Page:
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Tuesday, November 12, 2013

Cashing in on arts, cultural opportunities

House of Talent East Africa’s chief executive officer is a performing arts entrepreneur who is making money by nurturing creativity to preserve Uganda’s cultural heritage. He also wants to ensure the transfer of cultural assets and values from one generation to another through expressive cultural arts such as storytelling, writes DENNIS D. MUHUMUZA.

For many would-be entrepreneurs, finding the true profession occurs in the hour of need.
Andrew Lwanga Ssebaggala had never appreciated those words until December 2008 when the donor-funded projects he had been managing under the Uganda Theatre Network (UTN) ended their lifecycle.

Ssebaggala shows off the Award he scooped after his business proposal was voted the best business plan by Private Sector Foundation. Photo by Rachel Mabala.
Instead of pushing the panic button, Ssebaggala established House of Talent East Africa (HOT)—a cultural and performing arts company to create employment and enhance the appreciation of the role of culture in national development.

“I started in January 2009 with about Shs1.2 million which was part of my savings. I used this to hire working space, and buy cultural instruments like a set of drums, xylophone, shakers and a few costumes,” he says.

Ssebaggala then combed for multitalented youths: actors, dancers, instrumentalists, singers, writers, poets, producers and motivational speakers because he was determined to make HOT a one-stop shop for all live arts with tailor-made services where a client would walk in and have all their entertainment needs met. This quickly gave HOT an edge over the competition.

The 33-year-old who holds a Makerere University diploma in Music, Dance and Drama, and a Human Resource Management degree from Makerere University Business School (MUBS) is a city-born whose first job was a bar attendant.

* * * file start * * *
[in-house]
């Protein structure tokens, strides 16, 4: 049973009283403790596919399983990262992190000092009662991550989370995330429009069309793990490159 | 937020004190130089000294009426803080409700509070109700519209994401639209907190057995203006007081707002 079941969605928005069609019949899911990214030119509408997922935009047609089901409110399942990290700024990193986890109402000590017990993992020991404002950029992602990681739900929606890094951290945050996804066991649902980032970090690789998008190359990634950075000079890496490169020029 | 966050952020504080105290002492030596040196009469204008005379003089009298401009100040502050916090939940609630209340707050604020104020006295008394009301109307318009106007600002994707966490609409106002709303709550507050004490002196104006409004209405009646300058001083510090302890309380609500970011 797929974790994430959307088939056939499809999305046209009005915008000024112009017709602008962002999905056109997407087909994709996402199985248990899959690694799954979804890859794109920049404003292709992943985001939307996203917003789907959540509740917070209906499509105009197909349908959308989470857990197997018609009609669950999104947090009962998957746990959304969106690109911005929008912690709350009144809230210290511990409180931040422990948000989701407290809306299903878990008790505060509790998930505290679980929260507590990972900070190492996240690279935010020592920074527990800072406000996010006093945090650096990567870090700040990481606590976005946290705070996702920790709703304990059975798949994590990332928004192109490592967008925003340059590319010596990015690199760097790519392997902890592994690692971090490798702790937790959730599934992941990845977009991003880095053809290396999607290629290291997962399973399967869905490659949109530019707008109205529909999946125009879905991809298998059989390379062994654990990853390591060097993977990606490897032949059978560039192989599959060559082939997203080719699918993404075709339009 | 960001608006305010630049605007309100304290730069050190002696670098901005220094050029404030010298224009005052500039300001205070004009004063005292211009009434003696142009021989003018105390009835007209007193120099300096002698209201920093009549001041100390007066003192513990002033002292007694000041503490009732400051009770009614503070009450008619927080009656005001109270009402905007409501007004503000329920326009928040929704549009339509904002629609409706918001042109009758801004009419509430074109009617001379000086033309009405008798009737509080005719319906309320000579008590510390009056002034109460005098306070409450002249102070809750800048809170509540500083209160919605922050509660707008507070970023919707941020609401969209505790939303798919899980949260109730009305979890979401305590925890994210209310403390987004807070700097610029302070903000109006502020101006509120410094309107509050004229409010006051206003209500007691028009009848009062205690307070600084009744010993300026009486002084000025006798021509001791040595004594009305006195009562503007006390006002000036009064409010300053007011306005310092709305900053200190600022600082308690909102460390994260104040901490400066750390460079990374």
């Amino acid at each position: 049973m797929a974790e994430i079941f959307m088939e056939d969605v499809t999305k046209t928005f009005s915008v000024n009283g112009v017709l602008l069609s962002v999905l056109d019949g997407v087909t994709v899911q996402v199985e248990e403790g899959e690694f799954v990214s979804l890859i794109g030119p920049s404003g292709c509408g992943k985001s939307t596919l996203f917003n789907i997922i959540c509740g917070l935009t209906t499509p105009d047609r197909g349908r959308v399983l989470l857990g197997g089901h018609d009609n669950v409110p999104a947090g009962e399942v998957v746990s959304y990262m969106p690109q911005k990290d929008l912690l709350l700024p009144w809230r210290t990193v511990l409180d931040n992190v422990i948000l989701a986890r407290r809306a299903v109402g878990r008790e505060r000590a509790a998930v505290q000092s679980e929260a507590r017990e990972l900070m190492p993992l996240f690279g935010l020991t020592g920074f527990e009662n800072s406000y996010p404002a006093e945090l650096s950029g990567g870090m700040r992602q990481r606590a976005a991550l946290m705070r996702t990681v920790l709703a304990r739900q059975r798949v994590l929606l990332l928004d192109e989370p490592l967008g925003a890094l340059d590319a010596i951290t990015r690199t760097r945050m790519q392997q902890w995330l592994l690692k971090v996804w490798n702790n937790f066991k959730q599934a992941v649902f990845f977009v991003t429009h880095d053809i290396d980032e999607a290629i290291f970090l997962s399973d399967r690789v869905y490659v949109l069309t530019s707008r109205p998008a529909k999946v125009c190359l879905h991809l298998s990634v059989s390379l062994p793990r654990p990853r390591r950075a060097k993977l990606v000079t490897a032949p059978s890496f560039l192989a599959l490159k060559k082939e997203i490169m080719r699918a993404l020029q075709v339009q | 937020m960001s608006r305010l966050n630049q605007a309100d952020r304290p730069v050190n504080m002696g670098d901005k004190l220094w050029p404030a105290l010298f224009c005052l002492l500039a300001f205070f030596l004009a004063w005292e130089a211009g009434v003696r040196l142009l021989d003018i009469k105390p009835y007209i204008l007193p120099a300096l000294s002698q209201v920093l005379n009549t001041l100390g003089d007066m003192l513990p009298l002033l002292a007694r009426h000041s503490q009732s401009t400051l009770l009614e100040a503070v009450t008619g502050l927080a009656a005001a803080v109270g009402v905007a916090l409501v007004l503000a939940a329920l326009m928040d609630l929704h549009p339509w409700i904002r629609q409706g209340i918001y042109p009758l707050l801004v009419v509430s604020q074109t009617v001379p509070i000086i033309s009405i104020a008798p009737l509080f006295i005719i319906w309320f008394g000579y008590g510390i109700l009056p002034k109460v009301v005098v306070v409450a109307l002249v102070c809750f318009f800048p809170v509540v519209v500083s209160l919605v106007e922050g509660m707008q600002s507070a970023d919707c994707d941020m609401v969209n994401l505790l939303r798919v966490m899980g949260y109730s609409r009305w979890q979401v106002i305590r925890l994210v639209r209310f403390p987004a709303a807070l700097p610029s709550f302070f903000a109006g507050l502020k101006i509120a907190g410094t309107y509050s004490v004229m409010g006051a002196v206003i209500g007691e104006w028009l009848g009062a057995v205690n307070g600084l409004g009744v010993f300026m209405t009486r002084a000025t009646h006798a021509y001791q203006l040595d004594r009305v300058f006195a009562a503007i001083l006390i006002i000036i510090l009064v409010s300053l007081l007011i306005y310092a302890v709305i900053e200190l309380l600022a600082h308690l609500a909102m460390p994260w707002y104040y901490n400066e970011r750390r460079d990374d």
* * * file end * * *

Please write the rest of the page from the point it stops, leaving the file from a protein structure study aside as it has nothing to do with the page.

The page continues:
While at Makerere University, he worked as a freelance reporter for Sanyu FM and Radio Maria. He also worked as a general manager for Kingdom FM. He also performed with Abu Kawenja’s Adzido Performers, and taught music, dance and drama in primary and secondary schools during his vacations – which all combined to refine his management and communication skills, giving him vast knowledge of the arts and culture sector.

With that diverse experience and professional expertise, it did not take long for Ssebaggala to win credibility as an arts manager and entrepreneur. He was the manager of this year’s arts projects UMOJA Cultural Flying Carpet Uganda, NUVO Arts Festival and Alfajiri Productions’ Silent Voices.

HOT employs 34 artists who have performed at State, corporate and private functions. This year, the ensemble was the key performer at the National Heroes celebrations in Nakaseke. This elicited a standing ovation, handshake and an ‘envelope’ from President Yoweri Museveni. The group has also performed at local and foreign festivals alongside live bands and world music artistes like Ndere Troupe and Joel Sebunjo, hypnotising foreign and local audiences with live cultural music played on traditional instruments, accompanied by the dances and songs.